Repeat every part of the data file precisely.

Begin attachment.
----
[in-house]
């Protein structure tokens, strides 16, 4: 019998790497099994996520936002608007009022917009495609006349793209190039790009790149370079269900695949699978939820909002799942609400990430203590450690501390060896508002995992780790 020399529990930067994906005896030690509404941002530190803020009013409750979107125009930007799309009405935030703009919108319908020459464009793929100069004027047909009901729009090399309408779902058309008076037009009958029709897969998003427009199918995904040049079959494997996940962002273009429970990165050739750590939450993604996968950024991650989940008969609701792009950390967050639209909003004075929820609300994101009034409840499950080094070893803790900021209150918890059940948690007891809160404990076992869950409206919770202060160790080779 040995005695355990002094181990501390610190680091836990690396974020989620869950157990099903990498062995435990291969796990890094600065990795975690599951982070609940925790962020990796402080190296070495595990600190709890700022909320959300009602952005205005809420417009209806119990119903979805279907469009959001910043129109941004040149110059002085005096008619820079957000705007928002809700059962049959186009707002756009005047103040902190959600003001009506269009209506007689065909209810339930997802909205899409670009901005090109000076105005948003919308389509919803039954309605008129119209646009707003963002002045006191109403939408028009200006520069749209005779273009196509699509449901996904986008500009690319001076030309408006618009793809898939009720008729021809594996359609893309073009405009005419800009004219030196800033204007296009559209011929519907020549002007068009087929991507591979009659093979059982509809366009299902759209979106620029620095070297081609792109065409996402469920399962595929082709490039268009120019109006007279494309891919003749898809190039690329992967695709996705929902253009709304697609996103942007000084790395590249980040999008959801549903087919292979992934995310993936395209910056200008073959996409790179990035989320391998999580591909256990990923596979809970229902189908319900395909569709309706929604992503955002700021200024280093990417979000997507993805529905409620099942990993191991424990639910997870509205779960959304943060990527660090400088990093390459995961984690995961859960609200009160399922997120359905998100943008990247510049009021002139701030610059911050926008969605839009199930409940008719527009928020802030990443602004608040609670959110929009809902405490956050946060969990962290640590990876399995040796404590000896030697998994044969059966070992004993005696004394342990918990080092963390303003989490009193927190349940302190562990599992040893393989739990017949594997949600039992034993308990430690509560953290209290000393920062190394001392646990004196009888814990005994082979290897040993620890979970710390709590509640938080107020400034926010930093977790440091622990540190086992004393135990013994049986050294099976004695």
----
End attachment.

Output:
[in-house]
């Protein structure tokens, strides 16, 4: 019998790497099994996520936002608007009022917009495609006349793209190039790009790149370079269900695949699978939820909002799942609400990430203590450690501390060896508002995992780790 020399529990930067994906005896030690509404941002530190803020009013409750979107125009930007799309009405935030703009919108319908020459464009793929100069004027047909009901729009090399309408779902058309008076037009009958029709897969998003427009199918995904040049079959494997996940962002273009429970990165050739750590939450993604996968950024991650989940008969609701792009950390967050639209909003004075929820609300994101009034409840499950080094070893803790900021209150918890059940948690007891809160404990076992869950409206919770202060160790080779 040995005695355990002094181990501390610190680091836990690396974020989620869950157990099903990498062995435990291969796990890094600065990795975690599951982070609940925790962020990796402080190296070495595990600190709890700022909320959300009602952005205005809420417009209806119990119903979805279907469009959001910043129109941004040149110059002085005096008619820079957000705007928002809700059962049959186009707002756009005047103040902190959600003001009506269009209506007689065909209810339930997802909205899409670009901005090109000076105005948003919308389509919803039954309605008129119209646009707003963002002045006191109403939408028009200006520069749209005779273009196509699509449901996904986008500009690319001076030309408006618009793809898939009720008729021809594996359609893309073009405009005419800009004219030196800033204007296009559209011929519907020549002007068009087929991507591979009659093979059982509809366009299902759209979106620029620095070297081609792109065409996402469920399962595929082709490039268009120019109006007279494309891919003749898809190039690329992967695709996705929902253009709304697609996103942007000084790395590249980040999008959801549903087919292979992934995310993936395209910056200008073959996409790179990035989320391998999580591909256990990923596979809970229902189908319900395909569709309706929604992503955002700021200024280093990417979000997507993805529905409620099942990993191991424990639910997870509205779960959304943060990527660090400088990093390459995961984690995961859960609200009160399922997120359905998100943008990247510049009021002139701030610059911050926008969605839009199930409940008719527009928020802030990443602004608040609670959110929009809902405490956050946060969990962290640590990876399995040796404590000896030697998994044969059966070992004993005696004394342990918990080092963390303003989490009193927190349940302190562990599992040893393989739990017949594997949600039992034993308990430690509560953290209290000393920062190394001392646990004196009888814990005994082979290897040993620890979970710390709590509640938080107020400034926010930093977790440091622990540190086992004393135990013994049986050294099976004695």